I was honored to give a talk during the Bridge Club of Martha’s Vineyard tournament that concluded Sunday at the Martha’s Vineyard Regional High School. BCMV is a local affiliate of the historically African-American American Bridge Association, which was founded in the 1930s when major bridge associations were segregated. It is known for its hospitality. Special credit for the event goes to BCMV president Clara Hargrave and a team of volunteers under Dotti Arnold, Rhonda Cohen and Eric Stricoff. The event was open to all, and too many Vineyard card players missed a great time.

The subject of my talk was takeout doubles, an area that is both familiar to many bridge players and frequently misunderstood. A takeout double occurs after your opponents have opened the bidding and neither you nor your partner has bid. Those of us who grew up on Charles Goren believed players could make takeout doubles with virtually any opening hand.

Let’s see how that works in practice. You are dealt the following cards:

♠ A 2
♥ Q J 7
♦ 9 8 7 5
♣ A K 4 3

Your right-hand opponent has opened 1 ♦. What do you bid?

According to Goren, you should double to show an opening hand.

Really? Suppose your partner bids 1♠. Will you be satisfied with a possible six-card trump suit? And if you’re worried, what else can you bid? Your four-card club suit? Simply put, your double may lead to disaster. As our sainted past president would say, “C’mon, man.”

So what are the modern qualifications for a takeout double in the direct seat? Remember them as SOS:

S: Shortness in opponent’s suit.

O: Opening points as potential dummy. You can double with 10 high-card points and a void, 11 HCP and a singleton or 12 HCP and a doubleton.

S: Support for unbid suits with at least three cards in each. So let’s re-arrange the above hand for consideration as a takeout double:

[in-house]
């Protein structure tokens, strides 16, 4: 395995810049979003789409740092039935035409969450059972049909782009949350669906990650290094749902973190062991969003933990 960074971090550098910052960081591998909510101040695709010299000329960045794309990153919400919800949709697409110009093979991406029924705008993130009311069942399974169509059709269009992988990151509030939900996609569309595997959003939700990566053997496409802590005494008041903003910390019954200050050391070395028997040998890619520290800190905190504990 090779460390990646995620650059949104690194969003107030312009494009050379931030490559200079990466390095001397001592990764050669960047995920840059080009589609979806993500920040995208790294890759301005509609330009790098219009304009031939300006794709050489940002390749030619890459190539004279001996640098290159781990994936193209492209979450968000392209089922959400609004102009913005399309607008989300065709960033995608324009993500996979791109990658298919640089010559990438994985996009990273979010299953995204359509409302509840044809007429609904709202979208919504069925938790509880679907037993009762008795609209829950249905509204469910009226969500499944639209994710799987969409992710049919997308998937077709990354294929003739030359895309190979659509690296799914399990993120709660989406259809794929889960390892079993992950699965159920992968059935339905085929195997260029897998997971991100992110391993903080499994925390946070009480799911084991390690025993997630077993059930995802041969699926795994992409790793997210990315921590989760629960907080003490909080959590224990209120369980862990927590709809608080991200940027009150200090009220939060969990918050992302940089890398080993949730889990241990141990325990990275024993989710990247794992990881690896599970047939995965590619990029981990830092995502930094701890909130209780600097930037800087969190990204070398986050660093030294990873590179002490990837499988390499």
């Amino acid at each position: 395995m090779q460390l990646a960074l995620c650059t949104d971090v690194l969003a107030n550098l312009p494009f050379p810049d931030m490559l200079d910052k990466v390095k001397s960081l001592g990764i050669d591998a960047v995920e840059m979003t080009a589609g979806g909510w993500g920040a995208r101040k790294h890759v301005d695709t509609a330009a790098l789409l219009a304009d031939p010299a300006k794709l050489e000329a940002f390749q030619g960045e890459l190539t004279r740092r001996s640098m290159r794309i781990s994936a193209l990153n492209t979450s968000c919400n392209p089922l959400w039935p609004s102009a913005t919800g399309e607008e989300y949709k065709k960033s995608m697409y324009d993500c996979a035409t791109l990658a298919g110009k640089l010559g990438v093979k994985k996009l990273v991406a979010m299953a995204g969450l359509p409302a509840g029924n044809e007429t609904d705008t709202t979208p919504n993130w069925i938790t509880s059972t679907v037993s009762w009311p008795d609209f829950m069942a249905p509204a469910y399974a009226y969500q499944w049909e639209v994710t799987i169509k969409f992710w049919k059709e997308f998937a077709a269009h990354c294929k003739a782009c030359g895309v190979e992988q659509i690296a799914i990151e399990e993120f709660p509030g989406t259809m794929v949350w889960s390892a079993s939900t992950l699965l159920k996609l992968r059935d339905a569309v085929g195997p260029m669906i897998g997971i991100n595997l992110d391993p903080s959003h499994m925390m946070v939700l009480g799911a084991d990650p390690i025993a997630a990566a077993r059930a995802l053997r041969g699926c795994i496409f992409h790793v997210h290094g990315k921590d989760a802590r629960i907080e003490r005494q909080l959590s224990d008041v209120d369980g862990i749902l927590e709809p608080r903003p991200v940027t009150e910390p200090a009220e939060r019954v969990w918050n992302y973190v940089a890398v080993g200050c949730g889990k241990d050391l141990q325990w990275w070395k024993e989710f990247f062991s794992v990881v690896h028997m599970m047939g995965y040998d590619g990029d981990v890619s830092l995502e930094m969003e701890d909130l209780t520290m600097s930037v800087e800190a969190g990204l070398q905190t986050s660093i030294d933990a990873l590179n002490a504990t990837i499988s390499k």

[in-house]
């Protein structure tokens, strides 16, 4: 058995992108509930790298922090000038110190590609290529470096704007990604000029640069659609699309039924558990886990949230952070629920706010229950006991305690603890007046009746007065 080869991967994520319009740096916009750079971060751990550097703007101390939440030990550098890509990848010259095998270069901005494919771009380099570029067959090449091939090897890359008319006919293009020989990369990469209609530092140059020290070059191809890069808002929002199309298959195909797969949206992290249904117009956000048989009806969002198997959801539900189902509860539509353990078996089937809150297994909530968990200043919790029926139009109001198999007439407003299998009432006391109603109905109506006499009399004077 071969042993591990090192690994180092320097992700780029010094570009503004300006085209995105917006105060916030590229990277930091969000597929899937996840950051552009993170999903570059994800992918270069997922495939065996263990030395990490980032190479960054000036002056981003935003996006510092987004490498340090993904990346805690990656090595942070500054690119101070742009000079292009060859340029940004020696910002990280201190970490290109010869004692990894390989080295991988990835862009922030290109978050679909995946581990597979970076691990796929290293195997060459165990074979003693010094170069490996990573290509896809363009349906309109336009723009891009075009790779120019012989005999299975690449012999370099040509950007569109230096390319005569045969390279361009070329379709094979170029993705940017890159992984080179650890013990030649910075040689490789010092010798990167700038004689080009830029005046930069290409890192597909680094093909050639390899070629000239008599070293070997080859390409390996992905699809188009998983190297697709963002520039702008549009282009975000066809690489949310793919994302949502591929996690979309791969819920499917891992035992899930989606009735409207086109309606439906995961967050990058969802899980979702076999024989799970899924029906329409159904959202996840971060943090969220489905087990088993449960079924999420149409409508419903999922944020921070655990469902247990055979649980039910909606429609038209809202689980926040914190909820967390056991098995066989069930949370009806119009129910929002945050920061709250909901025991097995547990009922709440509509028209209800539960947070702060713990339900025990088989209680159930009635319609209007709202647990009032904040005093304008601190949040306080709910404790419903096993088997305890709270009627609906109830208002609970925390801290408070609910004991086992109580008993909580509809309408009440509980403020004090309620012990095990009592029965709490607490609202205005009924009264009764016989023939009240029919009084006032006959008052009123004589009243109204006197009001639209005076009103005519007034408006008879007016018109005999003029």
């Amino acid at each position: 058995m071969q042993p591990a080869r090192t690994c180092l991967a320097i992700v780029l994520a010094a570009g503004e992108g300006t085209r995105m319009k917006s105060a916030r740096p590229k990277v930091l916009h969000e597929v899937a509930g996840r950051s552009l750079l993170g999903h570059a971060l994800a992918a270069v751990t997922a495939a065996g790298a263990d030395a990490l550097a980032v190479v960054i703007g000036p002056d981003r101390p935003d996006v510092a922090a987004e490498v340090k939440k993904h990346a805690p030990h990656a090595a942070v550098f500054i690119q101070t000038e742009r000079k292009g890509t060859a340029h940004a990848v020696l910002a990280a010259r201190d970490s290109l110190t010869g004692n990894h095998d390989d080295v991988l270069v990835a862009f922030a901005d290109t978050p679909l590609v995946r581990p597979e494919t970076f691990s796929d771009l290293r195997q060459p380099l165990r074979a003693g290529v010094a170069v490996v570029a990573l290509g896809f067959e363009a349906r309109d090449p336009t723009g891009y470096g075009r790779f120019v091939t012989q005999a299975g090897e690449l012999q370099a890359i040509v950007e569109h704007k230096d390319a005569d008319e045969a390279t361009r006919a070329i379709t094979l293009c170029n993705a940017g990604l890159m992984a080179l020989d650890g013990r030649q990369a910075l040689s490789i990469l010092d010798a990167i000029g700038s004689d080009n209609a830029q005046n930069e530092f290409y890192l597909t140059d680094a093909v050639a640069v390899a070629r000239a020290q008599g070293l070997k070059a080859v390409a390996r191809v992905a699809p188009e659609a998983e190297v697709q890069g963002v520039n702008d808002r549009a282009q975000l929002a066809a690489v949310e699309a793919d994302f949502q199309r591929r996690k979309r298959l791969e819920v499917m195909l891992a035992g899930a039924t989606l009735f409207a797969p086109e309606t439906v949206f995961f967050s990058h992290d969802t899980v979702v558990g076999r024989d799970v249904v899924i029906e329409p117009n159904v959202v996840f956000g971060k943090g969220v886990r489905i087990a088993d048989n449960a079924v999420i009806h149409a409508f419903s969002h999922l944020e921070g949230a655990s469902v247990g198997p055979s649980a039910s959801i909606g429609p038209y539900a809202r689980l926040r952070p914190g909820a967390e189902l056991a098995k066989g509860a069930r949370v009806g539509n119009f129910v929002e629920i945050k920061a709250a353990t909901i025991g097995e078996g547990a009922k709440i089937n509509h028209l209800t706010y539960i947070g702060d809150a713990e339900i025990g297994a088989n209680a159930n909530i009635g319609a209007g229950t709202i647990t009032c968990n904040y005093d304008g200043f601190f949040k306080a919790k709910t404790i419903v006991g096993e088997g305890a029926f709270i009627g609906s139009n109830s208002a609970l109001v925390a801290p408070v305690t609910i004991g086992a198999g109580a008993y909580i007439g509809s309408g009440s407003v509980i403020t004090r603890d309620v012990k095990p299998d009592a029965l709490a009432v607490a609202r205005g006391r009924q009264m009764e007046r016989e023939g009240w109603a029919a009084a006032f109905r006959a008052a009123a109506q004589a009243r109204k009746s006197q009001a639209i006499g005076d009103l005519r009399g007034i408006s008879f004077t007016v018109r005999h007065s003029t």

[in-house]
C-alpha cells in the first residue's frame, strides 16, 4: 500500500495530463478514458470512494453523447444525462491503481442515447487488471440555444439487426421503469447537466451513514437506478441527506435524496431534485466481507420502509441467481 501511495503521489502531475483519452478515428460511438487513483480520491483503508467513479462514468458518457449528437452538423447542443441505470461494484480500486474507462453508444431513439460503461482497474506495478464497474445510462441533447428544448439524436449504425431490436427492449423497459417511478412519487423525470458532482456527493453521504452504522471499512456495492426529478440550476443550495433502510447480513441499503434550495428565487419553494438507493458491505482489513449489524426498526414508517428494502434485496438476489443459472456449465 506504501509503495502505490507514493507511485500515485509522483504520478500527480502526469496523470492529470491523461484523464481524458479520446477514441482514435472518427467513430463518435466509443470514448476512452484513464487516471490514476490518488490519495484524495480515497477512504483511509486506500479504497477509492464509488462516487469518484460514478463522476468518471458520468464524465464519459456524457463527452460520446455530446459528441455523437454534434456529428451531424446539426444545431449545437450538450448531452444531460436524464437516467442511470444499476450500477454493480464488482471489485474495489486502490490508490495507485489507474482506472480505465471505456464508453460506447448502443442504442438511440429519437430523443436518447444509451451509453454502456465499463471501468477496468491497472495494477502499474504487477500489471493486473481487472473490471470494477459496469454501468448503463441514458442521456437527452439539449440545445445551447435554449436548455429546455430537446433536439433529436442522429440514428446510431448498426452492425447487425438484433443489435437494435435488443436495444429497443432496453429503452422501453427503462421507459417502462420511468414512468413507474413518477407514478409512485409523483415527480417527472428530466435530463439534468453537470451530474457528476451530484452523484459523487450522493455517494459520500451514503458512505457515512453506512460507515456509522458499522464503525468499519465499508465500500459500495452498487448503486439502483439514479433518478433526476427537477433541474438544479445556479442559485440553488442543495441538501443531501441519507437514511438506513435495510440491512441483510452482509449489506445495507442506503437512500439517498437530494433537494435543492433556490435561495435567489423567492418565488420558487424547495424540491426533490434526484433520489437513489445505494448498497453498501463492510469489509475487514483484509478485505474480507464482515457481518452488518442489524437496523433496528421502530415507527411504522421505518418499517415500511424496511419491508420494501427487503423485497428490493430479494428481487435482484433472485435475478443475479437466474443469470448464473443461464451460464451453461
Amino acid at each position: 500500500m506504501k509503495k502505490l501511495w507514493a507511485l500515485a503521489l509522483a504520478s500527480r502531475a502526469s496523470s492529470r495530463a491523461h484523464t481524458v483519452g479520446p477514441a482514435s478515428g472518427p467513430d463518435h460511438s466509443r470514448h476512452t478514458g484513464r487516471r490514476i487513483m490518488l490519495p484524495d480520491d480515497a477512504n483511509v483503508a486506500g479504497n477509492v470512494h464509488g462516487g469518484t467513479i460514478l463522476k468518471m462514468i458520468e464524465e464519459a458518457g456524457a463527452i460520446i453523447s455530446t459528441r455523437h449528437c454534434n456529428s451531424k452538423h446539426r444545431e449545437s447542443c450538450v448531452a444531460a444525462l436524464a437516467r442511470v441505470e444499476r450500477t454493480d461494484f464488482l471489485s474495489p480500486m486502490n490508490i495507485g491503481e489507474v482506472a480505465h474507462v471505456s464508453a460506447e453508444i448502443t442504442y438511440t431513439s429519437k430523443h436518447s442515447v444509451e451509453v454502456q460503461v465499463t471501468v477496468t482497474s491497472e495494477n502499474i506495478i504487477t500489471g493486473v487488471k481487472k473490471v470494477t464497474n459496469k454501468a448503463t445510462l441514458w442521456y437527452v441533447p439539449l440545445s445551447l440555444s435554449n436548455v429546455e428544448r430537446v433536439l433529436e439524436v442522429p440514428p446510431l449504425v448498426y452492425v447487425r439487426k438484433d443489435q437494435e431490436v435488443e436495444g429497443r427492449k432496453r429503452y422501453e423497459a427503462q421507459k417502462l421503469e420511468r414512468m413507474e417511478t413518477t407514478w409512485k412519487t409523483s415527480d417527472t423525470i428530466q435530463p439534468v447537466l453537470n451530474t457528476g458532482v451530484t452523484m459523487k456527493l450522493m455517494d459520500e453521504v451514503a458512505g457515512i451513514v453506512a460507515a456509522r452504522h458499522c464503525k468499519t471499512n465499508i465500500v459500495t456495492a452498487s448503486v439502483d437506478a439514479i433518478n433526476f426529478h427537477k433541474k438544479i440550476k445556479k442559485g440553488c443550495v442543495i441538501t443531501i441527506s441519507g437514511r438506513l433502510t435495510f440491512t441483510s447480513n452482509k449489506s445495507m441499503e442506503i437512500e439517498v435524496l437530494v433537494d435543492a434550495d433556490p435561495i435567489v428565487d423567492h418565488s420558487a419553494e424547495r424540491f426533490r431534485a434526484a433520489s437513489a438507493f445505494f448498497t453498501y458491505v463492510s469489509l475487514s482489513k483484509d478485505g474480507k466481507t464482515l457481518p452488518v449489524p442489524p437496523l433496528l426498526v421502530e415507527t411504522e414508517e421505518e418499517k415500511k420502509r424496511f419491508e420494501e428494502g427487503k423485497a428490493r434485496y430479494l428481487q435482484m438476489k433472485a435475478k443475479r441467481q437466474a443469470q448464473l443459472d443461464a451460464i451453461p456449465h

♠ A 9 8 2
♥ Q J 7 5
♦ 9
♣ A K 4 3

Now you have 14 HCP with shortness in diamonds. Perfect!

What is a proper response to a takeout double?

As responder you must bid something, unless your right-hand opponent bids first. With 0-8 HCP, bid at the cheapest level possible. When there’s a choice, view a suit bid as most desirable, 1NT second and a minor suit last.

With 9-11 HCP or 8 HCP with a five-card suit, jump or cuebid.

With 12+ HCP, bid game or cue bid. Here’s how a partnership reaches game after East bids 1♣ :

♠ 10 7 6 2
♥ Q 7
♦ K 6
♣ A K Q 9 8

♠ Q J 5 4
♥ K 10 8 6
♦ A J 8 2
♣ 5

East              South              West              North
1♣                DBL                Pass              2 ♣
Pass              2 ♥                  Pass              3NT
Pass              4♠                   All Pass

Cuebidding typically seeks a 4-4 fit in a major suit. When South bids 2 ♥, North cuebids 3NT, the fallback contract is there’s no major-suit fit. Realizing that North must have spades, South bids game in that suit.

Now how about rebids by the doubler? With 12-16 support points, pass unless you’re forced to bid. With 17-19 (ok to double without 3+ support for the unbid suits), raise partner’s suit or bid a suit of your own, nonforcing. With 20+ points, jump-raise partner or look for a game contract elsewhere.

The doubler had a tough choice in Friday night’s BCMV event, with West dealing and both sides vulnerable:

♠K 8 6 3
♥A J 4 3
♦A K 6
♣J 3

WEST              EAST
♠ J                    ♠ Q 9 7 5
♥ K 7 6 5         ♥ Q 10 9 2
♦ Q J 8             ♦ 10 9 4 3
♣ A K 7 5 2     ♣9

♠A 10 4 2
♦7 5 2
♣ Q 10 8 6 4

The bidding proceeded as follows:

West              North              East              South
1♣                 DBL               Pass              1 ♠
Pass               3 ♠                 Pass              4 ♠
All Pass

Opening lead: ♣A

Some might have bid again with 16 support points, and North could be forgiven for raising to 2♠ . Going to 3 ♠ was an event-inspired excess of enthusiasm encouraging South to bid game, and North-South went down 200 for a next-to-bottom score. They were having such a good time it didn’t matter.